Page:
Cultural Aspects of Global sales transformation
We need to change the way we sell and create more value in our customer interactions.
An important prerequisite for this ambition, at least if we are talking about multinational companies, is a global harmonisation of sales processes and behaviour. This again requires lasting behavioural changes in the entire global sales organisation. Here the key levers, in our experience, are engagement of local sales managers and development of their coaching capabilities.
Experience from numerous projects supporting companies in changing the way they sell has taught us that there are two crucial elements in creating sustainable change in sales organisations.
When you implement a new sales methodology, i.e. sales methods, processes and tools, it is tempting to apply a well-proven, standard “one size fits all” solution. And while there certainly are advantages to this approach, there are also some issues we must consider.
One issue we often encounter is the “not invented here syndrome” where local management and employees feel that they have not been involved in decisions that concern their daily work. Comments such as “it is just another headquarter initiative”, “it is created in the ivory tower”, “not practicable” or “even created by consultants not knowing the business” show that there has been little interest, respect and consideration for local differences in the company’s change management.
To avoid this resistance in a transformation process, it has proved very successful to involve local sales management very early in the change journey. Actually, already in the design phase, which is usually reserved for top management and global sales excellence functions.
Moreover, it is crucial to align across countries on key best practice behaviour and tools that are relevant for each country to aim for. Finally, while the enablement of sales people and sales managers needs to be a local responsibility, it must be supported globally with local language resources, if needed.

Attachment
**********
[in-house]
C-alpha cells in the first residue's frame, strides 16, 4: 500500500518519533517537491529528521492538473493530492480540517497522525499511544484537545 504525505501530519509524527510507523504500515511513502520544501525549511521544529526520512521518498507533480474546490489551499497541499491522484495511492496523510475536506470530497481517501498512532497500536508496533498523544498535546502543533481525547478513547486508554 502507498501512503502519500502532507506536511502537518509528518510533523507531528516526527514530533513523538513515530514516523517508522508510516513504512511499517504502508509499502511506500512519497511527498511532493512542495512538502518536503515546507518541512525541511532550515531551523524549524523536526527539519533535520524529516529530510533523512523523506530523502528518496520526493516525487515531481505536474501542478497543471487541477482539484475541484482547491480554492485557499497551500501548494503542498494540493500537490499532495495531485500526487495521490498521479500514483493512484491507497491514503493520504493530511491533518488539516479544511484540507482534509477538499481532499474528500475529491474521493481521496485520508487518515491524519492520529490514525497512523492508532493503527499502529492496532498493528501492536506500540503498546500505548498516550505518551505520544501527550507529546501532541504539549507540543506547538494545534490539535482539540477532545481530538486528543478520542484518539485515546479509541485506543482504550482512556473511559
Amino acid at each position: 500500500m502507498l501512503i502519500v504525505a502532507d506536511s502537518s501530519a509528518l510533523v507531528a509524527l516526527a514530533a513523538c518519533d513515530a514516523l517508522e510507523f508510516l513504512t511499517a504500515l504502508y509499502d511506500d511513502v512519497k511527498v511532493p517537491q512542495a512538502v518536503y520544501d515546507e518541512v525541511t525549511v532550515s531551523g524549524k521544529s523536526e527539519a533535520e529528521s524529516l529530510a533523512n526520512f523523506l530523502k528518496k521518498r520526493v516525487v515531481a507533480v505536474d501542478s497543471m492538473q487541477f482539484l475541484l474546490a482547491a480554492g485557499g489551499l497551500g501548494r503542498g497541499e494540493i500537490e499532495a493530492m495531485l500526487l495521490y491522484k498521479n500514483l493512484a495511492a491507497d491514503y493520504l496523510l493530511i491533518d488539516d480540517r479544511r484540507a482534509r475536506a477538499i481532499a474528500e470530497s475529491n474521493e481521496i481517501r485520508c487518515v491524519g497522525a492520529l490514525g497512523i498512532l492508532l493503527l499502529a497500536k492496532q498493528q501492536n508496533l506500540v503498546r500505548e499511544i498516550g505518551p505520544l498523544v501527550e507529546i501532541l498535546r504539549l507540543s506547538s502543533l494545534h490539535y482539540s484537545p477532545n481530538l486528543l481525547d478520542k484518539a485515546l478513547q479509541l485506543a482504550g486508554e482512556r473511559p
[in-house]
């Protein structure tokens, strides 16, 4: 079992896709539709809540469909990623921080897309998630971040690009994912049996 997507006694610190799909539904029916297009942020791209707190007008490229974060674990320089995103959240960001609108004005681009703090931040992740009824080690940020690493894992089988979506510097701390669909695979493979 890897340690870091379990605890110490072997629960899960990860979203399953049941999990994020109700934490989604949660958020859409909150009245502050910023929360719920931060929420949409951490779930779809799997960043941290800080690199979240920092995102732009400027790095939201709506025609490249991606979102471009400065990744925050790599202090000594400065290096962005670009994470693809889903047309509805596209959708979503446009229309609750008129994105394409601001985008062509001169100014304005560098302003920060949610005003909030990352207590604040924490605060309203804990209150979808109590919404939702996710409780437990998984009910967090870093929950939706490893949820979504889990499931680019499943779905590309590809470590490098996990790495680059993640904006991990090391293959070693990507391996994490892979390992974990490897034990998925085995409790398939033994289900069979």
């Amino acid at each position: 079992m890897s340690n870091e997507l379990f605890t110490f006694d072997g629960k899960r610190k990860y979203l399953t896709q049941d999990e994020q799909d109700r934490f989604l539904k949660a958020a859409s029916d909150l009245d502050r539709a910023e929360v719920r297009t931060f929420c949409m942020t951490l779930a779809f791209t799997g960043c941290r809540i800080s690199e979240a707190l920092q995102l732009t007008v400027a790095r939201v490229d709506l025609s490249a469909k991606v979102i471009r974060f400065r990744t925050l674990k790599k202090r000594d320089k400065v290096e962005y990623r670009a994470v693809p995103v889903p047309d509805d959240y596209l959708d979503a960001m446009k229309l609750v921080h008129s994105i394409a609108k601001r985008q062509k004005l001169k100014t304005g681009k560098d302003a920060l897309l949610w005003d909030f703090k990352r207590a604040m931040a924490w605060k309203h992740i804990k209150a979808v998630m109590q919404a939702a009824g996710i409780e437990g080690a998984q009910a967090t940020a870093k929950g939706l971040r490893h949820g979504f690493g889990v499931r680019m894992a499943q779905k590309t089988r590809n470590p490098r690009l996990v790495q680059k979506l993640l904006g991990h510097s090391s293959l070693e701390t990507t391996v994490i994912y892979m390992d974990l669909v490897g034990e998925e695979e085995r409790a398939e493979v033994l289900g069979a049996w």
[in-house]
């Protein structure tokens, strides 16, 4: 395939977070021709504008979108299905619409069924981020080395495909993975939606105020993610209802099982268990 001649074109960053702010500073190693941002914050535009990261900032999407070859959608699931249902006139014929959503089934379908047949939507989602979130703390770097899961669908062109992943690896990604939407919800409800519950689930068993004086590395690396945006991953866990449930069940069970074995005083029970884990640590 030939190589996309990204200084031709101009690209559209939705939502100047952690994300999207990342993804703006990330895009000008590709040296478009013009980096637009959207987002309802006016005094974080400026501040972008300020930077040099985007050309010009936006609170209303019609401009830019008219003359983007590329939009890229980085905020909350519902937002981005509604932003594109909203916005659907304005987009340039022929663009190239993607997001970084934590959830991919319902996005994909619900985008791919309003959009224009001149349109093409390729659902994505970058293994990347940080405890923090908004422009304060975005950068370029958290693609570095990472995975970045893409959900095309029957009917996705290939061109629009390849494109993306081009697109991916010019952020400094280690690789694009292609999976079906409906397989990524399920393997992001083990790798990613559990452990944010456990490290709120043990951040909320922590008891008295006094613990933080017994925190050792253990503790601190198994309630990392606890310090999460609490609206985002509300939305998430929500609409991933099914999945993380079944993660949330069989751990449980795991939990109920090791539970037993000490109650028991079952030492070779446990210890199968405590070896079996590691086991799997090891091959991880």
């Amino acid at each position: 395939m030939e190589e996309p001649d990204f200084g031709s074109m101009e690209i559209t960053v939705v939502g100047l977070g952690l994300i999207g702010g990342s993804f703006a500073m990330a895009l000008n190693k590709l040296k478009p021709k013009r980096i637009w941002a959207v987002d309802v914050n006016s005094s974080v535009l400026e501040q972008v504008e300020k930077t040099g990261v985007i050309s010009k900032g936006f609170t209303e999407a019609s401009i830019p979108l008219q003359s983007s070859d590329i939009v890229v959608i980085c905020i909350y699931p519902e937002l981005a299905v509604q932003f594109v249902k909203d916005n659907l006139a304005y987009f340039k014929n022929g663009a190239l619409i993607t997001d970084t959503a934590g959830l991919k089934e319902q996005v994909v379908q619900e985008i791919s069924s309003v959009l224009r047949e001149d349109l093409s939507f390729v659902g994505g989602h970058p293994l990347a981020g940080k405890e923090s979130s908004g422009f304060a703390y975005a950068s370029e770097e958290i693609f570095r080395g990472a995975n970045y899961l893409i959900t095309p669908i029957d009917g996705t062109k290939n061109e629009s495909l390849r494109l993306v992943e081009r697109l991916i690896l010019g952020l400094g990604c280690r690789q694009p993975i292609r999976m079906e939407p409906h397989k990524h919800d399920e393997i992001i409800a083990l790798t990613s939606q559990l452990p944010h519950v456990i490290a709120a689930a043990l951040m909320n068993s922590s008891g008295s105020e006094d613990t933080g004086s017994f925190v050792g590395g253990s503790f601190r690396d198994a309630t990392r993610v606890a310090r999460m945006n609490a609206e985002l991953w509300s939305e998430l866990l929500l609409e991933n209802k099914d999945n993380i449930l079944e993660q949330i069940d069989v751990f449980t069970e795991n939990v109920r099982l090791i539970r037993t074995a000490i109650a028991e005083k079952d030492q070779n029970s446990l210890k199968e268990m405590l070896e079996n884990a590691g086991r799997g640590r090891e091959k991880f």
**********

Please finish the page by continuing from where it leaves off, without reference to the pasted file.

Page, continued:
We suggest considering five checkpoints along the global change transformation.
We know from research and experience that it takes at least 24 positive experiences to turn a new behaviour into a habit. A key question in this specific context is how sales managers can support sales reps in adopting the new sales behaviour and, not least, how they motivate them to continue to work differently. There is a vast amount of theory on the benefits of leadership coaching. Motivation, higher goal attainment and reduced churn are just some of them.
It takes at least 24 positive experiences to turn a new behaviour into a habit
In a sales context, research has shown that 42% of sales manager effectiveness is due to coaching activities with the sales reps (CEB). While we know that sales coaching is very effective in skills development and changing the behaviour of sales people, its success is also dependent on the relationship between sales manager and sales rep, which is shaped by the cultural context. We have found four design criteria to be useful when upskilling managers of different cultures in their sales coaching.